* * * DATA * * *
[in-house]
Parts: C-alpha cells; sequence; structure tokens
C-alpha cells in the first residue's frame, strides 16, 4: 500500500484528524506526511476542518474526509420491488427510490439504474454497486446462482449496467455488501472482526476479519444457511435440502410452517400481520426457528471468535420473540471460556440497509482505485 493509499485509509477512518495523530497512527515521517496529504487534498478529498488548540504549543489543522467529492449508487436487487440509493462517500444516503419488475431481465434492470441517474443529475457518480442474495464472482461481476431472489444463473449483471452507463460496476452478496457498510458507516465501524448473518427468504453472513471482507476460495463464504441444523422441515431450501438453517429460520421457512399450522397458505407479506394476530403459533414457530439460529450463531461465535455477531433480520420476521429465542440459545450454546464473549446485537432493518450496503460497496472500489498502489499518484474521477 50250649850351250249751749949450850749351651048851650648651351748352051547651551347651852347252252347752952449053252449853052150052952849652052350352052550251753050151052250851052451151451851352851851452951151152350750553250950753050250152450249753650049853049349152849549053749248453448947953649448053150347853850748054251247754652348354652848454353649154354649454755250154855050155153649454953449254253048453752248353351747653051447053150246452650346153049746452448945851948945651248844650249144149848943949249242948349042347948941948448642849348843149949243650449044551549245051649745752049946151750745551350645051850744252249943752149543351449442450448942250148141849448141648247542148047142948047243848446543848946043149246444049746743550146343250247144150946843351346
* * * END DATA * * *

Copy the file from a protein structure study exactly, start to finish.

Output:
[in-house]
Parts: C-alpha cells; sequence; structure tokens
C-alpha cells in the first residue's frame, strides 16, 4: 500500500484528524506526511476542518474526509420491488427510490439504474454497486446462482449496467455488501472482526476479519444457511435440502410452517400481520426457528471468535420473540471460556440497509482505485 493509499485509509477512518495523530497512527515521517496529504487534498478529498488548540504549543489543522467529492449508487436487487440509493462517500444516503419488475431481465434492470441517474443529475457518480442474495464472482461481476431472489444463473449483471452507463460496476452478496457498510458507516465501524448473518427468504453472513471482507476460495463464504441444523422441515431450501438453517429460520421457512399450522397458505407479506394476530403459533414457530439460529450463531461465535455477531433480520420476521429465542440459545450454546464473549446485537432493518450496503460497496472500489498502489499518484474521477 50250649850351250249751749949450850749351651048851650648651351748352051547651551347651852347252252347752952449053252449853052150052952849652052350352052550251753050151052250851052451151451851352851851452951151152350750553250950753050250152450249753650049853049349152849549053749248453448947953649448053150347853850748054251247754652348354652848454353649154354649454755250154855050155153649454953449254253048453752248353351747653051447053150246452650346153049746452448945851948945651248844650249144149848943949249242948349042347948941948448642849348843149949243650449044551549245051649745752049946151750745551350645051850744252249943752149543351449442450448942250148141849448141648247542148047142948047243848446543848946043149246444049746743550146343250247144150946843351346